Wednesday, June 10, 2009

Some People Deserve It...

Today I was reading on FCB about a guy who bought this 1952 Mantle "PSA 6" for 8 thousand before realizing it was a fake. A few months ago, I posted on the fake slabs and was talking about how hard it could be to spot one, this is one of those instances. To the trained eye, there are lots of things wrong with this auction, but for some people, they come out firing without doing any reasearch WHAT-SO-EVER.

Now, if you are buying a card like a 1952 Mantle, you need to know your shit. There is no way around that, especially when you are buying from a seller with single digit feedback. Then you see the auction title, and you feel your face slowly moving towards your palm. Yet, even with all of those red flags about this auction, there still happens to be one rule that should never....

...EEEEEEEVVVARRR... broken. This card SCREAMS too good to be true, especially at 8k for a fucking PSA 6. Does anyone in their right mind think that this card is worth as little as 8k? PSA 4s go for more than that, though a good example hasnt come around in a while. Obviously, this idiot had no idea about anything before dropping the price of a compact car on this card, and really after all of these things I have mentioned, you gotta go the other direction instead of bidding.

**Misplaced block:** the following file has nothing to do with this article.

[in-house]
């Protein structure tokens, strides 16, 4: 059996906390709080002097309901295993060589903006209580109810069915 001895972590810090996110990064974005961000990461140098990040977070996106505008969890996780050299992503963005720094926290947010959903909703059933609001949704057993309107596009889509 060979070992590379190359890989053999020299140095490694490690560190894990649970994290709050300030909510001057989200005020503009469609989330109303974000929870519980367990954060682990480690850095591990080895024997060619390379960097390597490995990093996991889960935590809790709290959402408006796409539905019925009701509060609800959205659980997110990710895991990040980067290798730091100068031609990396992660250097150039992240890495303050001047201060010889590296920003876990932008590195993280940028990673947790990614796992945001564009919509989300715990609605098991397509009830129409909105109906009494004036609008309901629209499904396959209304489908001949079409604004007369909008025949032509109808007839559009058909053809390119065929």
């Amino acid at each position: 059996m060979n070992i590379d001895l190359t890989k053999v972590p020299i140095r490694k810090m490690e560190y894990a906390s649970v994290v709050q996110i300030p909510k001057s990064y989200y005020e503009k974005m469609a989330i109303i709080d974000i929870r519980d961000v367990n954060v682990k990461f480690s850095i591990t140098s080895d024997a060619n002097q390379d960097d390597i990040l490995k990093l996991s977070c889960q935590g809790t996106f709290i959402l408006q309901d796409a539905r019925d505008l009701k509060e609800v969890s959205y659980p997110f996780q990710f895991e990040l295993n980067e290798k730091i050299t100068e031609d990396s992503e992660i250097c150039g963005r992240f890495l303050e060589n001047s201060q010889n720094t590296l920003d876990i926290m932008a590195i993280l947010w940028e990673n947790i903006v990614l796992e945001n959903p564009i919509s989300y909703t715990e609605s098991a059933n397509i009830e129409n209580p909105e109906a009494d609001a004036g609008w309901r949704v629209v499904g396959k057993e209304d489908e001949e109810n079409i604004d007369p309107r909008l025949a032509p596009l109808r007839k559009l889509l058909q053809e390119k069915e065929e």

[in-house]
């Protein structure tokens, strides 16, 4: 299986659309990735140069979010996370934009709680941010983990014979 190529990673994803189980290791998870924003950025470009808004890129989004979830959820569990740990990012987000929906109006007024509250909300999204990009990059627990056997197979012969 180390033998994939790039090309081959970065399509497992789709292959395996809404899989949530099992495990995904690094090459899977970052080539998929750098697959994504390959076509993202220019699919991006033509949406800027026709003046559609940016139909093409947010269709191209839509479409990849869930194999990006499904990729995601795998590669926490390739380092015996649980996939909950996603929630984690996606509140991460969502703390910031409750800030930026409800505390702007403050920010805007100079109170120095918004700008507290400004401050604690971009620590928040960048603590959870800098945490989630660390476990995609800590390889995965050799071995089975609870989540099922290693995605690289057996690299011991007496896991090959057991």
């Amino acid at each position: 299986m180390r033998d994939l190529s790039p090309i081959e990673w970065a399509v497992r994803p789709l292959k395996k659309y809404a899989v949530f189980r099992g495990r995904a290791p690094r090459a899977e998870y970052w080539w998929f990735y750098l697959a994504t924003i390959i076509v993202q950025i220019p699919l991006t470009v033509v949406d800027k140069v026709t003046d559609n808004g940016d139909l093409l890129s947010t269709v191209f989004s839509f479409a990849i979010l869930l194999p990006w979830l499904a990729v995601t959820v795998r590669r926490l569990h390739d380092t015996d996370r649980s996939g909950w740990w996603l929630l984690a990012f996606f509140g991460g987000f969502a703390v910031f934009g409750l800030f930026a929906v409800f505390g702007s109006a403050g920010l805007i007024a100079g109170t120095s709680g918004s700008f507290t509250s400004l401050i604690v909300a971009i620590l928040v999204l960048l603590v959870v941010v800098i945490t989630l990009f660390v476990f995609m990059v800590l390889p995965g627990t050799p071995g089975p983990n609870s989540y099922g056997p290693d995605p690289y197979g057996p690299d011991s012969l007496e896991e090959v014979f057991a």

The last part is the funniest, by far. On the thread on FCB, the OP also posted the seller's feedback profile. This guy LEFT POSITIVE FEEDBACK. I have no idea why, but he did. He then spoke with PSA after getting that little voice in his head that said he is a huge mark and found out the card wasnt real. Really? Wow, I had no idea.

Most of the time, I feel bad for people who get taken, I really do. However, when you dont see the signs right in front of your fucking face, I gotta put most of the blame on you.

Oh, and for the record, the PSA profile from this slab does read Mantle 52 PSA 6. Duh, of course it would, thats the point.

1 comment:

  1. There are apparently some people with more money then good sense. It would hardly matter what the item was for sale why would anyone sent $8,225 to a complete stranger without being able to examine the item in person first. A year or so ago a local TV station did a piece on a local Houston couple who bought a car on eBay from a seller who lived in Maryland. They bought the car sight unseen. Guess what? Yea, the car was a lemon and they were out the money. Why would anyone be that trusting?